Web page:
osteoclast


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os·te·o·clast

 (ŏs′tē-ə-klăst′)
n.
1. A large multinucleate cell found in growing bone that resorbs bony tissue, as in the formation of canals and cavities.
2. An instrument used in surgical osteoclasis.

[osteo- + Medieval Latin -clastēs, breaker (from Late Greek -klastēs, from Greek klastos, broken, from klān, to break).]

os′te·o·clas′tic adj.

osteoclast

(ˈɒstɪəʊˌklæst)
n
1. (Surgery) a surgical instrument for fracturing bone
2. (Physiology) a large multinuclear cell formed in bone marrow that is associated with the normal absorption of bone
ˌosteoˈclastic adj

os•te•o•clast

(ˈɒs ti əˌklæst)

n.
1. a skeletal cell that functions in bone formation.
2. a surgical instrument for effecting osteoclasis.
[1870–75; osteo- + -clast < Greek klastós broken]
os`te•o•clas′tic, adj.
ThesaurusAntonymsRelated WordsSynonymsLegend:
Noun1.osteoclast - cell that functions in the breakdown and resorption of bone tissue
bone cell - a cell that is part of a bone
Translations
Osteoklast
luunsyöjäsolu

os·te·o·clast

n. osteoclasto, célula gigante multinucleada que participa en la formación de tejido óseo y reemplaza al cartílago durante la osificación.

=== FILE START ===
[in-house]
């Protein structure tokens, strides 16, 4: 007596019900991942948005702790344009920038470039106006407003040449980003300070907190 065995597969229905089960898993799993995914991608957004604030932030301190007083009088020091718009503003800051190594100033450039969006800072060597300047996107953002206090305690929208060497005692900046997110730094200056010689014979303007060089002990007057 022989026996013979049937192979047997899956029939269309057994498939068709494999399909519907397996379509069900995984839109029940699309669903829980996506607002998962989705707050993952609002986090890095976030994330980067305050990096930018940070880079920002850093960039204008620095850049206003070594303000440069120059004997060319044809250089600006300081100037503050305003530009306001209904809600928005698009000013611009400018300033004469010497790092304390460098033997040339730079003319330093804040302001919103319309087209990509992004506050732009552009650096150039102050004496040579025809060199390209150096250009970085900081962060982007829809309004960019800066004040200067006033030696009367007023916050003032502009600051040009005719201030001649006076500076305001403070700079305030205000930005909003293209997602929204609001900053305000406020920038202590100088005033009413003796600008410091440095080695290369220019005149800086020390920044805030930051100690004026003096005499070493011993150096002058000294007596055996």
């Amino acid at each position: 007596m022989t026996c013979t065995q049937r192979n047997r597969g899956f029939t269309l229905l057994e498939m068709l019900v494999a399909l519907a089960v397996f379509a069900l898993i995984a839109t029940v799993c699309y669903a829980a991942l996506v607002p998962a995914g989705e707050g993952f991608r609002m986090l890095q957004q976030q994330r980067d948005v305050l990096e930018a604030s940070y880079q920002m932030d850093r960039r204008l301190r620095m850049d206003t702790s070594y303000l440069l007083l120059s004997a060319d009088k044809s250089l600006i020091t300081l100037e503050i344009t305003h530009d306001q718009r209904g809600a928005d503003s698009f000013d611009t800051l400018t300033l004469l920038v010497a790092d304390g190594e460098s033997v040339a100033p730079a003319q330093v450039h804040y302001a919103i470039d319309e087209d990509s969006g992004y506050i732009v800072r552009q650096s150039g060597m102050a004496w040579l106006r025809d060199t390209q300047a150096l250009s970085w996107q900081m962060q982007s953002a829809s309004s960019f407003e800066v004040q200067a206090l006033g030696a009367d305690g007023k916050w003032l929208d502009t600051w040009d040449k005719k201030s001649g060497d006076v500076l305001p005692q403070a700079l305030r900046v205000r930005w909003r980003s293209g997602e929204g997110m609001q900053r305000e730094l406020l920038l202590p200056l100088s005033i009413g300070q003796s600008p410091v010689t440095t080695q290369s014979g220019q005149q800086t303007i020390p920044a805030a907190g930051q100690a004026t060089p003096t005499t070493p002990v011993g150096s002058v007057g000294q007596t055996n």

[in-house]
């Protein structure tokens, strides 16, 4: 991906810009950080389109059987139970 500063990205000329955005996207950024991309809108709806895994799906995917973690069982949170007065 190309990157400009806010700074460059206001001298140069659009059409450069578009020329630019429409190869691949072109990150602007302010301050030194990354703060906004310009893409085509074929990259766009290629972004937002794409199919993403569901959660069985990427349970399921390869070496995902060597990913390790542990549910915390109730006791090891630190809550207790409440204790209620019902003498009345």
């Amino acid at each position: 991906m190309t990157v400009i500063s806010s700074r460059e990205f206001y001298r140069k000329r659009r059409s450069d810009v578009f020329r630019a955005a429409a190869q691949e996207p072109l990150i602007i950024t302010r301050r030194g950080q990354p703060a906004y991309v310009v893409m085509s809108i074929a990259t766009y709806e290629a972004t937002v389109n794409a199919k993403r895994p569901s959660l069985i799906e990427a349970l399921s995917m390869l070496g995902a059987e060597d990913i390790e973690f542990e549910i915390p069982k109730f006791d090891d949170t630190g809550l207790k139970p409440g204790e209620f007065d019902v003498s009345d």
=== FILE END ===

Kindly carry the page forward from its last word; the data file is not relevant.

References in periodicals archive ?
Corticosteroids, such as prednisolone, can negatively impact bone health by increasing osteoclast apoptosis, reducing ossification and leading to increased bone resorption and osteoporosis.
At some point, the epithelium of the main pancreatic duct clearly displayed cytological atypia and became stratified with a sudden shift to pleomorphic mononuclear round and spindle cells chaperoned by benign looking osteoclast giant cells.
CCL3 also functions as a chemotactic molecule for mature osteoclasts (13) and osteoclast precursor cells (14).
Brown et al., "Osteoclast formation from circulating precursors in osteoporosis," Scandinavian Journal of Rheumatology, vol.
* Suitable ratio for co-culturing peripheral blood mononuclear cells with differentiated osteoblasts was 1 osteoclast: 2 osteoblasts.
TNF-[alpha] and IL-6 possess the same bone resorbing stimulating activity, and these three cytokines increase the osteoclast response to RANKL, which leads to osteolysis.
Peles et al., "Bortezomib inhibits osteoclast activity in patients with multiple myeloma," Clinical Lymphoma & Myeloma, vol.
* Most anti-osteoporosis drugs act mainly by stopping osteoclast activity, with little impact on bone-forming osteoblasts.
In bone tissue, PTH increases osteoclast formation and bone resorption by regulating the receptor activator of nuclear factor kappa B ligant (RANKL)/osteoprotegerin (OPG) expressed in osteoblasts.
In the current study, we attempted to estimate whether liensinine and nuciferine could prevent breast cancer-mediated bone destruction by examining their effects on the growth, motility, and invasiveness of human triple-negative MDA-MB-231 and human estrogen receptor-positive MCF-7 cells, RANKL-induced osteoclast differentiation in bone marrow macrophages (BMMs), and mature osteoclast-mediated bone resorption.
miRNA mimics thus can be used for rebalancing inflammatory and bone cell phenotypes in conditions such as RA [9], promoting osteoblast differentiation, and inhibiting osteoclast activity.